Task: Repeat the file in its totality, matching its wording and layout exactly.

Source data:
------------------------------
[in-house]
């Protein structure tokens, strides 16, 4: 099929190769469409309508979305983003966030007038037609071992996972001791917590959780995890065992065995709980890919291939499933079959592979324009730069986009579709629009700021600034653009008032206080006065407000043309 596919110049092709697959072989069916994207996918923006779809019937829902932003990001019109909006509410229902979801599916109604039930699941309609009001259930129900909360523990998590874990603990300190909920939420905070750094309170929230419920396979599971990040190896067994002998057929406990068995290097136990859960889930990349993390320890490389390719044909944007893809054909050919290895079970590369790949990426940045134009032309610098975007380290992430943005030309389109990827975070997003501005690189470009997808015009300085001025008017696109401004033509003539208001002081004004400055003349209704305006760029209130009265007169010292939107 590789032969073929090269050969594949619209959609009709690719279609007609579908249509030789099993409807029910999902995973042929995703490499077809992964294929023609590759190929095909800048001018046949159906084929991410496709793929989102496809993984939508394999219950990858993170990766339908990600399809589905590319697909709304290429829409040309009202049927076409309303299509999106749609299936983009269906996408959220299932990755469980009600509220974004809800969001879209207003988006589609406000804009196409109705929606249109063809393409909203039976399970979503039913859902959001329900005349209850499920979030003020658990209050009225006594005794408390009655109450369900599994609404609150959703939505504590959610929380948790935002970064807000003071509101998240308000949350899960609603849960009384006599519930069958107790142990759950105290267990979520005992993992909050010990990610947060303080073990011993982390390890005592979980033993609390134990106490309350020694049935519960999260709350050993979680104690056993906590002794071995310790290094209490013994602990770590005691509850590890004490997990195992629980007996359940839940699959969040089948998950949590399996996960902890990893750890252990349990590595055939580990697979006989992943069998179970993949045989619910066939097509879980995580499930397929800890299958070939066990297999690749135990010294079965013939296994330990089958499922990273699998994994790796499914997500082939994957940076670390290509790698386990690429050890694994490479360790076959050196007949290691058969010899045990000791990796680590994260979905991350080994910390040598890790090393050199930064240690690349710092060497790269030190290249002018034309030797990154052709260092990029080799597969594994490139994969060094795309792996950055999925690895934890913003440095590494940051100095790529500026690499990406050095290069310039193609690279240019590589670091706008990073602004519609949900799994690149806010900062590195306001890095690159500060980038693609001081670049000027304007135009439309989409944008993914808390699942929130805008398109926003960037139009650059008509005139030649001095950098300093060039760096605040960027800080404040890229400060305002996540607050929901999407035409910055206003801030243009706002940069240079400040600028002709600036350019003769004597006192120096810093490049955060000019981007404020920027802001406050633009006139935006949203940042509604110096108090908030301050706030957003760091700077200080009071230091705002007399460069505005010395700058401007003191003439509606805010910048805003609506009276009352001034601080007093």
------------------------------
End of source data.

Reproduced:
[in-house]
């Protein structure tokens, strides 16, 4: 099929190769469409309508979305983003966030007038037609071992996972001791917590959780995890065992065995709980890919291939499933079959592979324009730069986009579709629009700021600034653009008032206080006065407000043309 596919110049092709697959072989069916994207996918923006779809019937829902932003990001019109909006509410229902979801599916109604039930699941309609009001259930129900909360523990998590874990603990300190909920939420905070750094309170929230419920396979599971990040190896067994002998057929406990068995290097136990859960889930990349993390320890490389390719044909944007893809054909050919290895079970590369790949990426940045134009032309610098975007380290992430943005030309389109990827975070997003501005690189470009997808015009300085001025008017696109401004033509003539208001002081004004400055003349209704305006760029209130009265007169010292939107 590789032969073929090269050969594949619209959609009709690719279609007609579908249509030789099993409807029910999902995973042929995703490499077809992964294929023609590759190929095909800048001018046949159906084929991410496709793929989102496809993984939508394999219950990858993170990766339908990600399809589905590319697909709304290429829409040309009202049927076409309303299509999106749609299936983009269906996408959220299932990755469980009600509220974004809800969001879209207003988006589609406000804009196409109705929606249109063809393409909203039976399970979503039913859902959001329900005349209850499920979030003020658990209050009225006594005794408390009655109450369900599994609404609150959703939505504590959610929380948790935002970064807000003071509101998240308000949350899960609603849960009384006599519930069958107790142990759950105290267990979520005992993992909050010990990610947060303080073990011993982390390890005592979980033993609390134990106490309350020694049935519960999260709350050993979680104690056993906590002794071995310790290094209490013994602990770590005691509850590890004490997990195992629980007996359940839940699959969040089948998950949590399996996960902890990893750890252990349990590595055939580990697979006989992943069998179970993949045989619910066939097509879980995580499930397929800890299958070939066990297999690749135990010294079965013939296994330990089958499922990273699998994994790796499914997500082939994957940076670390290509790698386990690429050890694994490479360790076959050196007949290691058969010899045990000791990796680590994260979905991350080994910390040598890790090393050199930064240690690349710092060497790269030190290249002018034309030797990154052709260092990029080799597969594994490139994969060094795309792996950055999925690895934890913003440095590494940051100095790529500026690499990406050095290069310039193609690279240019590589670091706008990073602004519609949900799994690149806010900062590195306001890095690159500060980038693609001081670049000027304007135009439309989409944008993914808390699942929130805008398109926003960037139009650059008509005139030649001095950098300093060039760096605040960027800080404040890229400060305002996540607050929901999407035409910055206003801030243009706002940069240079400040600028002709600036350019003769004597006192120096810093490049955060000019981007404020920027802001406050633009006139935006949203940042509604110096108090908030301050706030957003760091700077200080009071230091705002007399460069505005010395700058401007003191003439509606805010910048805003609506009276009352001034601080007093």